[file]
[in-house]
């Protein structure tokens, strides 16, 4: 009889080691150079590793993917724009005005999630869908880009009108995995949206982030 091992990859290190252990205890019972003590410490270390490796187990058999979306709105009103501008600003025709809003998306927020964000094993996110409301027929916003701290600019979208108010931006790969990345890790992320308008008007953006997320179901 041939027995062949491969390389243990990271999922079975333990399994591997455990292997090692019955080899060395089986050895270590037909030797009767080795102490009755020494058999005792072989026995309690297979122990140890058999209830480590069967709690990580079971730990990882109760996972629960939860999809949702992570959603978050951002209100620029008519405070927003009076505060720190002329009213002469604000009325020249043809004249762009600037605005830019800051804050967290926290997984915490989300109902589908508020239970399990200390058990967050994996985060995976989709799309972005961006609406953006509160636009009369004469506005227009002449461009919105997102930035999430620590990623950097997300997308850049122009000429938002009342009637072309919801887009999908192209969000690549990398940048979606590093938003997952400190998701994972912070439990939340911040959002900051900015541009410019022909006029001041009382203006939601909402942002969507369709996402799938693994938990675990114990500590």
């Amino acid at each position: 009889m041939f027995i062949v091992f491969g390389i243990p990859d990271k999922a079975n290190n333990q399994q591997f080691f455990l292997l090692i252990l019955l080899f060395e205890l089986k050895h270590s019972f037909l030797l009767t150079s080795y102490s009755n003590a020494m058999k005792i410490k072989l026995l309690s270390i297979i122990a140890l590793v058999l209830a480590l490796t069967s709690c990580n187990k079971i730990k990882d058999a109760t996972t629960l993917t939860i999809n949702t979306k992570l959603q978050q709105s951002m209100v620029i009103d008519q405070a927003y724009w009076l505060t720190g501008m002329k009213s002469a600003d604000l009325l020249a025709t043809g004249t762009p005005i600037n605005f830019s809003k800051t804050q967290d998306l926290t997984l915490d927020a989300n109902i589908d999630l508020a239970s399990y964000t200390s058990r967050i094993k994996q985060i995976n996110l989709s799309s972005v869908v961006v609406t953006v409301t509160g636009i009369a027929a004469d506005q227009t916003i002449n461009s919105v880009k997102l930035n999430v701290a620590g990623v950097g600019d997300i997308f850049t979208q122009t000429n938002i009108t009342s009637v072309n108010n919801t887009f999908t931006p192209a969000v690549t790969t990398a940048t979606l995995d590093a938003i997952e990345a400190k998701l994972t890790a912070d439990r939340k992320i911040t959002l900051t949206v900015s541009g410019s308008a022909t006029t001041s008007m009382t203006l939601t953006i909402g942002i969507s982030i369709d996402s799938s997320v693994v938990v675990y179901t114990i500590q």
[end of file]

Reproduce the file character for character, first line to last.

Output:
[in-house]
């Protein structure tokens, strides 16, 4: 009889080691150079590793993917724009005005999630869908880009009108995995949206982030 091992990859290190252990205890019972003590410490270390490796187990058999979306709105009103501008600003025709809003998306927020964000094993996110409301027929916003701290600019979208108010931006790969990345890790992320308008008007953006997320179901 041939027995062949491969390389243990990271999922079975333990399994591997455990292997090692019955080899060395089986050895270590037909030797009767080795102490009755020494058999005792072989026995309690297979122990140890058999209830480590069967709690990580079971730990990882109760996972629960939860999809949702992570959603978050951002209100620029008519405070927003009076505060720190002329009213002469604000009325020249043809004249762009600037605005830019800051804050967290926290997984915490989300109902589908508020239970399990200390058990967050994996985060995976989709799309972005961006609406953006509160636009009369004469506005227009002449461009919105997102930035999430620590990623950097997300997308850049122009000429938002009342009637072309919801887009999908192209969000690549990398940048979606590093938003997952400190998701994972912070439990939340911040959002900051900015541009410019022909006029001041009382203006939601909402942002969507369709996402799938693994938990675990114990500590």
């Amino acid at each position: 009889m041939f027995i062949v091992f491969g390389i243990p990859d990271k999922a079975n290190n333990q399994q591997f080691f455990l292997l090692i252990l019955l080899f060395e205890l089986k050895h270590s019972f037909l030797l009767t150079s080795y102490s009755n003590a020494m058999k005792i410490k072989l026995l309690s270390i297979i122990a140890l590793v058999l209830a480590l490796t069967s709690c990580n187990k079971i730990k990882d058999a109760t996972t629960l993917t939860i999809n949702t979306k992570l959603q978050q709105s951002m209100v620029i009103d008519q405070a927003y724009w009076l505060t720190g501008m002329k009213s002469a600003d604000l009325l020249a025709t043809g004249t762009p005005i600037n605005f830019s809003k800051t804050q967290d998306l926290t997984l915490d927020a989300n109902i589908d999630l508020a239970s399990y964000t200390s058990r967050i094993k994996q985060i995976n996110l989709s799309s972005v869908v961006v609406t953006v409301t509160g636009i009369a027929a004469d506005q227009t916003i002449n461009s919105v880009k997102l930035n999430v701290a620590g990623v950097g600019d997300i997308f850049t979208q122009t000429n938002i009108t009342s009637v072309n108010n919801t887009f999908t931006p192209a969000v690549t790969t990398a940048t979606l995995d590093a938003i997952e990345a400190k998701l994972t890790a912070d439990r939340k992320i911040t959002l900051t949206v900015s541009g410019s308008a022909t006029t001041s008007m009382t203006l939601t953006i909402g942002i969507s982030i369709d996402s799938s997320v693994v938990v675990y179901t114990i500590q």